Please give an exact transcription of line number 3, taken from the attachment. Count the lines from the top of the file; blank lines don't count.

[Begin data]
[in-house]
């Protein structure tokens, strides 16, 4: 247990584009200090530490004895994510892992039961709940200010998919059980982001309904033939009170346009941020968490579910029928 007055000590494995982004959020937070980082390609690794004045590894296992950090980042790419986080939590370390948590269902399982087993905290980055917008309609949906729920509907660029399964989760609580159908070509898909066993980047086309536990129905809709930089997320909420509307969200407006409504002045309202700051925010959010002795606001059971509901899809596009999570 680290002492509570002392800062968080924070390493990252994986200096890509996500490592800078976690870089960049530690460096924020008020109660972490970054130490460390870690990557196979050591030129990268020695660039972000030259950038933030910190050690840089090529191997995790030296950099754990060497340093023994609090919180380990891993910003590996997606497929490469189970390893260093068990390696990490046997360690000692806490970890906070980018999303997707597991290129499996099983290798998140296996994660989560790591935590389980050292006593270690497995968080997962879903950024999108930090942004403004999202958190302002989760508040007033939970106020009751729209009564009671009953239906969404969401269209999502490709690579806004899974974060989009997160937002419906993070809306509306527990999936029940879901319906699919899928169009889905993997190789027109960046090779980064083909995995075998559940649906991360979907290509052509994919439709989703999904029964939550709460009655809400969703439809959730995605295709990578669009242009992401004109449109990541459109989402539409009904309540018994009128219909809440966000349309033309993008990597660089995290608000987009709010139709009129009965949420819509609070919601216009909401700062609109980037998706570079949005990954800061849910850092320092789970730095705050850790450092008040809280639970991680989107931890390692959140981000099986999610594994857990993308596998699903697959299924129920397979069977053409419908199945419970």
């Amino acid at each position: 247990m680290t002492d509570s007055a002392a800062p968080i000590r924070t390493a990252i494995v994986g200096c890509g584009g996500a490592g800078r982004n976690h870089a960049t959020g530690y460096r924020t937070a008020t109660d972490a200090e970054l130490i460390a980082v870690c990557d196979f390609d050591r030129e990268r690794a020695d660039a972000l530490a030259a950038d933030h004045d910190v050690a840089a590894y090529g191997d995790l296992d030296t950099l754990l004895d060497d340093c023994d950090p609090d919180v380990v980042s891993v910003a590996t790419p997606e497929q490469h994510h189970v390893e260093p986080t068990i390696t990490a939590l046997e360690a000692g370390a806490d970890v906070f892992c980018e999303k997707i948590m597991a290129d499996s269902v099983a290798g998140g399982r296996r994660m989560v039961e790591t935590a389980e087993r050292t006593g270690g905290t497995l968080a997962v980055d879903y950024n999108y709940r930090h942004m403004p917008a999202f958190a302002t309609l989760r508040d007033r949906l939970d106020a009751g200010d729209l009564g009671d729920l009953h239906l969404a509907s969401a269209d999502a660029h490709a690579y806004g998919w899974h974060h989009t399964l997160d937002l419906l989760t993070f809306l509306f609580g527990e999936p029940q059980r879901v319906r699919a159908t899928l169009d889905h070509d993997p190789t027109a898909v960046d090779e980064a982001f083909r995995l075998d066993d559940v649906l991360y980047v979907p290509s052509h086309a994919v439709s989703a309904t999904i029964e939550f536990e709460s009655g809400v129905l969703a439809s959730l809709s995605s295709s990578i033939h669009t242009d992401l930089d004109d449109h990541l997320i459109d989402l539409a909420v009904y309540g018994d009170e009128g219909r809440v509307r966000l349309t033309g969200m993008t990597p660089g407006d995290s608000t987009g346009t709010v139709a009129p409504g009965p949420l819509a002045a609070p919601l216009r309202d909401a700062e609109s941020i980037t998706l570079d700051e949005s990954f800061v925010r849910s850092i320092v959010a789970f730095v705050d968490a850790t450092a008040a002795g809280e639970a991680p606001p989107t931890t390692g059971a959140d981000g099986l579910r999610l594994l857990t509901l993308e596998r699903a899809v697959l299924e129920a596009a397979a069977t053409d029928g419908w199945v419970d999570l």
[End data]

């Amino acid at each position: 247990m680290t002492d509570s007055a002392a800062p968080i000590r924070t390493a990252i494995v994986g200096c890509g584009g996500a490592g800078r982004n976690h870089a960049t959020g530690y460096r924020t937070a008020t109660d972490a200090e970054l130490i460390a980082v870690c990557d196979f390609d050591r030129e990268r690794a020695d660039a972000l530490a030259a950038d933030h004045d910190v050690a840089a590894y090529g191997d995790l296992d030296t950099l754990l004895d060497d340093c023994d950090p609090d919180v380990v980042s891993v910003a590996t790419p997606e497929q490469h994510h189970v390893e260093p986080t068990i390696t990490a939590l046997e360690a000692g370390a806490d970890v906070f892992c980018e999303k997707i948590m597991a290129d499996s269902v099983a290798g998140g399982r296996r994660m989560v039961e790591t935590a389980e087993r050292t006593g270690g905290t497995l968080a997962v980055d879903y950024n999108y709940r930090h942004m403004p917008a999202f958190a302002t309609l989760r508040d007033r949906l939970d106020a009751g200010d729209l009564g009671d729920l009953h239906l969404a509907s969401a269209d999502a660029h490709a690579y806004g998919w899974h974060h989009t399964l997160d937002l419906l989760t993070f809306l509306f609580g527990e999936p029940q059980r879901v319906r699919a159908t899928l169009d889905h070509d993997p190789t027109a898909v960046d090779e980064a982001f083909r995995l075998d066993d559940v649906l991360y980047v979907p290509s052509h086309a994919v439709s989703a309904t999904i029964e939550f536990e709460s009655g809400v129905l969703a439809s959730l809709s995605s295709s990578i033939h669009t242009d992401l930089d004109d449109h990541l997320i459109d989402l539409a909420v009904y309540g018994d009170e009128g219909r809440v509307r966000l349309t033309g969200m993008t990597p660089g407006d995290s608000t987009g346009t709010v139709a009129p409504g009965p949420l819509a002045a609070p919601l216009r309202d909401a700062e609109s941020i980037t998706l570079d700051e949005s990954f800061v925010r849910s850092i320092v959010a789970f730095v705050d968490a850790t450092a008040a002795g809280e639970a991680p606001p989107t931890t390692g059971a959140d981000g099986l579910r999610l594994l857990t509901l993308e596998r699903a899809v697959l299924e129920a596009a397979a069977t053409d029928g419908w199945v419970d999570l």